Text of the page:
MB2-704 Microsoft Dynamics CRM Application

Slightly strange title on this one. Watch out for the fact that this includes some aspects of social listening, so if you are not using that in your organisation you need to do some good reading on the subject.

MB2-707 Microsoft Dynamics CRM Customization and Configuration

Looking at the skills measured, it seems that the only new areas covered are calculated and rollup fields. There seems to be no mention of hierarchical security, or configuring sales or service modules (arguably the right choice, as those are possibly business area manager tasks, rather than initial customisations).

MB2-706 – Microsoft Dynamics CRM Online Deployment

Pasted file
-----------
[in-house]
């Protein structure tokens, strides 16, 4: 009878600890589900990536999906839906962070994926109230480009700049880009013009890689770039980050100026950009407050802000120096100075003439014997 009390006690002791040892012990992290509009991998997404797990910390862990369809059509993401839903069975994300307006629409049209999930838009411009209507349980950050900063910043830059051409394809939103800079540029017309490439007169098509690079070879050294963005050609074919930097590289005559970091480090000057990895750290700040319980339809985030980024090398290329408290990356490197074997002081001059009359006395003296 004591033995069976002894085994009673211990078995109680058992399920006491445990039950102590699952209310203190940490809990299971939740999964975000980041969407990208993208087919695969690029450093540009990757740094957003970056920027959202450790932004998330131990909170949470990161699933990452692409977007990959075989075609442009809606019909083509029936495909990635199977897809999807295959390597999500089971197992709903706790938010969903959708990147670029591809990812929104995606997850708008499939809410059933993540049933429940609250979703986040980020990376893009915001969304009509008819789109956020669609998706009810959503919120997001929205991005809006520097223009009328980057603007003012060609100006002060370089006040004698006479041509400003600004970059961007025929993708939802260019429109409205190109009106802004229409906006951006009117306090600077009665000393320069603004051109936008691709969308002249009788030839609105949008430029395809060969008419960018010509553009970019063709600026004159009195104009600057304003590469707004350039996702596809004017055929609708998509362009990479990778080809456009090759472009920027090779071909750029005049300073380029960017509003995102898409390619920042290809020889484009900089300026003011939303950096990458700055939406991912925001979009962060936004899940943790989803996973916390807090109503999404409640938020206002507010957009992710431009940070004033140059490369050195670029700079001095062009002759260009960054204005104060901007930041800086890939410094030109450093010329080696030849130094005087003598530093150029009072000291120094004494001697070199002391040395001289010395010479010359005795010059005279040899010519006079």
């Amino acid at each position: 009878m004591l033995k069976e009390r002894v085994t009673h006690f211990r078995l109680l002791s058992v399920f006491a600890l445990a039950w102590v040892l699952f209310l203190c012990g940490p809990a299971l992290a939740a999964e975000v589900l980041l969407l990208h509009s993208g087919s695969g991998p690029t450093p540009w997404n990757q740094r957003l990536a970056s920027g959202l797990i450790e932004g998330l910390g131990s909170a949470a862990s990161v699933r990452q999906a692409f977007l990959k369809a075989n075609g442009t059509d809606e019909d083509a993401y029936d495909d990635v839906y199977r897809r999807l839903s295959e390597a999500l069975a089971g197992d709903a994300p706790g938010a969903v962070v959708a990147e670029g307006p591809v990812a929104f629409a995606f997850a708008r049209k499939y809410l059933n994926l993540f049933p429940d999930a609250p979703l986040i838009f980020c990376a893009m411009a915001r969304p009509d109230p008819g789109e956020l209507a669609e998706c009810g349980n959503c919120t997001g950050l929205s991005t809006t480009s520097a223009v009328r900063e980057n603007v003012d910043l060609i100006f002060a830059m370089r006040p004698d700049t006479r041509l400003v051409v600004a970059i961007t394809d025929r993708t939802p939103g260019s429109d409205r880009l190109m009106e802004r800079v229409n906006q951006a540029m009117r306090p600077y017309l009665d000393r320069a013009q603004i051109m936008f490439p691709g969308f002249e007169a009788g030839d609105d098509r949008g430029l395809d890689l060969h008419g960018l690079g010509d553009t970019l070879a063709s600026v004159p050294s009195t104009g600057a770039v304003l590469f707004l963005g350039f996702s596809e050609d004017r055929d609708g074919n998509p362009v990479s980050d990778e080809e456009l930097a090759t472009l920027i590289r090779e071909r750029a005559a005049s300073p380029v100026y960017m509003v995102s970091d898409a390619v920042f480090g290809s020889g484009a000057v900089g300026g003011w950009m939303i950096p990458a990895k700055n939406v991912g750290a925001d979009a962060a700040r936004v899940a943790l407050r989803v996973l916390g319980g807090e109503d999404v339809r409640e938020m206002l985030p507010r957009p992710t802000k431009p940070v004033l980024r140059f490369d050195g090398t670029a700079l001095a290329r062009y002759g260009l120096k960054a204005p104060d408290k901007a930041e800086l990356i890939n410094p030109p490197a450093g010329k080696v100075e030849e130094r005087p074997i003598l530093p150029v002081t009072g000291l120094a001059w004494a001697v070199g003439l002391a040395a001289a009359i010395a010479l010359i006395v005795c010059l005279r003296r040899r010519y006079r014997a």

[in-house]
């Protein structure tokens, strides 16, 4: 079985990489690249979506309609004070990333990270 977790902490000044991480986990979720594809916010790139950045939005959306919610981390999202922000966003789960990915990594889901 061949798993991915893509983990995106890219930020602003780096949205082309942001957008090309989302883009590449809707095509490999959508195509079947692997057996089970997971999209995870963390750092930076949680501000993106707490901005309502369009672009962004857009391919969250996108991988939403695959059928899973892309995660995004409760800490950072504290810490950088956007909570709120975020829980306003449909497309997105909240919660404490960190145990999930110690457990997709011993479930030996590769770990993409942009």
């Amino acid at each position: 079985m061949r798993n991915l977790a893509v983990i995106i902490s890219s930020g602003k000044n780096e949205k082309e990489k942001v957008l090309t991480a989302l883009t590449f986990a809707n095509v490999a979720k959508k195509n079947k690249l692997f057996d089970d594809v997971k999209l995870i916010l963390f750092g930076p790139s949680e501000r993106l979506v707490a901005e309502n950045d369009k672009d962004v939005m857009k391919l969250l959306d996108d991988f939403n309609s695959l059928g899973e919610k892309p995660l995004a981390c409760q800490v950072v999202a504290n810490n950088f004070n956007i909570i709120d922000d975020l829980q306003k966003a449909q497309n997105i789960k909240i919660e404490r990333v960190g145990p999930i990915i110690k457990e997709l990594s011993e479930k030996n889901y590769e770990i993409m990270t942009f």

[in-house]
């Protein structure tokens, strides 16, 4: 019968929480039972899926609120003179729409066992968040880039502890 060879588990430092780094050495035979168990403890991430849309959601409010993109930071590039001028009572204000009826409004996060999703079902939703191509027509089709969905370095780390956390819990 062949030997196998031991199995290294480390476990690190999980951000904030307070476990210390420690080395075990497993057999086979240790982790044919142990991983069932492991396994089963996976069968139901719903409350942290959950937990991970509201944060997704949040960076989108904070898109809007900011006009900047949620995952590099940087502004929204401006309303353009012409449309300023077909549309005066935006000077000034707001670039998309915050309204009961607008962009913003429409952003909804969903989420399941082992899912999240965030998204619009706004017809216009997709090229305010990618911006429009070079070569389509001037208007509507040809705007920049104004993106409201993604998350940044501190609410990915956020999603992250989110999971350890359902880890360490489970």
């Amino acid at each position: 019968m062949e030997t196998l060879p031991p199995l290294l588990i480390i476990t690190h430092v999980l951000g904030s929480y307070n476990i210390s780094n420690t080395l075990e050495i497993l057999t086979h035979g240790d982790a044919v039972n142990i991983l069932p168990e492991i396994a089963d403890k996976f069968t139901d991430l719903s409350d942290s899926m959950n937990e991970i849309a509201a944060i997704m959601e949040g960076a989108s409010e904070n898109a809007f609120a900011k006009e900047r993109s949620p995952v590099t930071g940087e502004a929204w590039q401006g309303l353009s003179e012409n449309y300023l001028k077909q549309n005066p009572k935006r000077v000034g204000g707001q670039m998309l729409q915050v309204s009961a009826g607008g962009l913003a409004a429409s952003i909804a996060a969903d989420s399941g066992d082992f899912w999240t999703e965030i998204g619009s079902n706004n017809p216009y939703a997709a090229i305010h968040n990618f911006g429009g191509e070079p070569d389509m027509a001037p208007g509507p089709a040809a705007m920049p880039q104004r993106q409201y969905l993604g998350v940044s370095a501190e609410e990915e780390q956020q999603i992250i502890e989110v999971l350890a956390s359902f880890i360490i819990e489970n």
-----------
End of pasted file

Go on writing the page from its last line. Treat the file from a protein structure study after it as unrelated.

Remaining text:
Strangely the skills measured for this exam (as of 28th Jan) have lots of overlap with MB2-708, including knowledge about installing the server.roles, SSRS and ADFS for example (I get that ADFS can be used for authentication with online, using federation, but the description sounds more like normal IFD config to me). You will also need to know about online admin of users in the Office365 platform, or Microsoft Online Services as they prefer us to call it these days.Integration with Exchange, Lync and Yammer are included too.

Upgrades, troubleshooting, VSS and data encryption all seem to include topics that would only apply to on-premises environments. This is a truly confusing exam outline, it will be interesting to see what it is like in reality.

MB2-708 Microsoft Dynamics CRM Installation

This one is aimed at skills needed to implement and manage CRM On-Premises deployments, including things like configuring IFD, high-availability options and troubleshooting.